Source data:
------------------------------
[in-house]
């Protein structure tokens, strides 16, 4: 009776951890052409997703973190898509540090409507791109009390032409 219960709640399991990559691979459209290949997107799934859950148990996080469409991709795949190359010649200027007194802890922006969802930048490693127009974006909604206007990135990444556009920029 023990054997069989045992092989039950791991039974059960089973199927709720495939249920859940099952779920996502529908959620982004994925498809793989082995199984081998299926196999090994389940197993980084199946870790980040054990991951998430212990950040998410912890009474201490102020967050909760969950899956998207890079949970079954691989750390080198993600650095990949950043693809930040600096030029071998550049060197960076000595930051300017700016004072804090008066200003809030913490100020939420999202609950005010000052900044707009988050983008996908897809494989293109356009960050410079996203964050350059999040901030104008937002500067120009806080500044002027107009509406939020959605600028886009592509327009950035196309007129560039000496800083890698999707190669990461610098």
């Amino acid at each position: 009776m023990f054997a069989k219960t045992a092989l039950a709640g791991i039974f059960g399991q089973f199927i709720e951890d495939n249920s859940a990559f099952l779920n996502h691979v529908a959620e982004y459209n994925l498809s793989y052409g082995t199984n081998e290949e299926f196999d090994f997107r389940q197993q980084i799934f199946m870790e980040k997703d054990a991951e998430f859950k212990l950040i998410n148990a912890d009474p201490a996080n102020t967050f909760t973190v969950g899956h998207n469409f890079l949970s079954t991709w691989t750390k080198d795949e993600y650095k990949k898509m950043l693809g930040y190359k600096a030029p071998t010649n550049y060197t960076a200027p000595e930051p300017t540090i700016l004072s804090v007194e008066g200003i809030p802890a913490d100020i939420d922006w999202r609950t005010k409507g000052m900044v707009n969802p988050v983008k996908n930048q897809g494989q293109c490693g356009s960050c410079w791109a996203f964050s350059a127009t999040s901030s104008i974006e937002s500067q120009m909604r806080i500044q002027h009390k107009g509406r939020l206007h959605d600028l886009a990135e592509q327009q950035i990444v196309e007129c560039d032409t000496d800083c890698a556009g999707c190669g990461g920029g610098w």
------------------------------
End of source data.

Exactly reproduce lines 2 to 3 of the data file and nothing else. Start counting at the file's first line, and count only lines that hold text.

């Protein structure tokens, strides 16, 4: 009776951890052409997703973190898509540090409507791109009390032409 219960709640399991990559691979459209290949997107799934859950148990996080469409991709795949190359010649200027007194802890922006969802930048490693127009974006909604206007990135990444556009920029 023990054997069989045992092989039950791991039974059960089973199927709720495939249920859940099952779920996502529908959620982004994925498809793989082995199984081998299926196999090994389940197993980084199946870790980040054990991951998430212990950040998410912890009474201490102020967050909760969950899956998207890079949970079954691989750390080198993600650095990949950043693809930040600096030029071998550049060197960076000595930051300017700016004072804090008066200003809030913490100020939420999202609950005010000052900044707009988050983008996908897809494989293109356009960050410079996203964050350059999040901030104008937002500067120009806080500044002027107009509406939020959605600028886009592509327009950035196309007129560039000496800083890698999707190669990461610098």
């Amino acid at each position: 009776m023990f054997a069989k219960t045992a092989l039950a709640g791991i039974f059960g399991q089973f199927i709720e951890d495939n249920s859940a990559f099952l779920n996502h691979v529908a959620e982004y459209n994925l498809s793989y052409g082995t199984n081998e290949e299926f196999d090994f997107r389940q197993q980084i799934f199946m870790e980040k997703d054990a991951e998430f859950k212990l950040i998410n148990a912890d009474p201490a996080n102020t967050f909760t973190v969950g899956h998207n469409f890079l949970s079954t991709w691989t750390k080198d795949e993600y650095k990949k898509m950043l693809g930040y190359k600096a030029p071998t010649n550049y060197t960076a200027p000595e930051p300017t540090i700016l004072s804090v007194e008066g200003i809030p802890a913490d100020i939420d922006w999202r609950t005010k409507g000052m900044v707009n969802p988050v983008k996908n930048q897809g494989q293109c490693g356009s960050c410079w791109a996203f964050s350059a127009t999040s901030s104008i974006e937002s500067q120009m909604r806080i500044q002027h009390k107009g509406r939020l206007h959605d600028l886009a990135e592509q327009q950035i990444v196309e007129c560039d032409t000496d800083c890698a556009g999707c190669g990461g920029g610098w």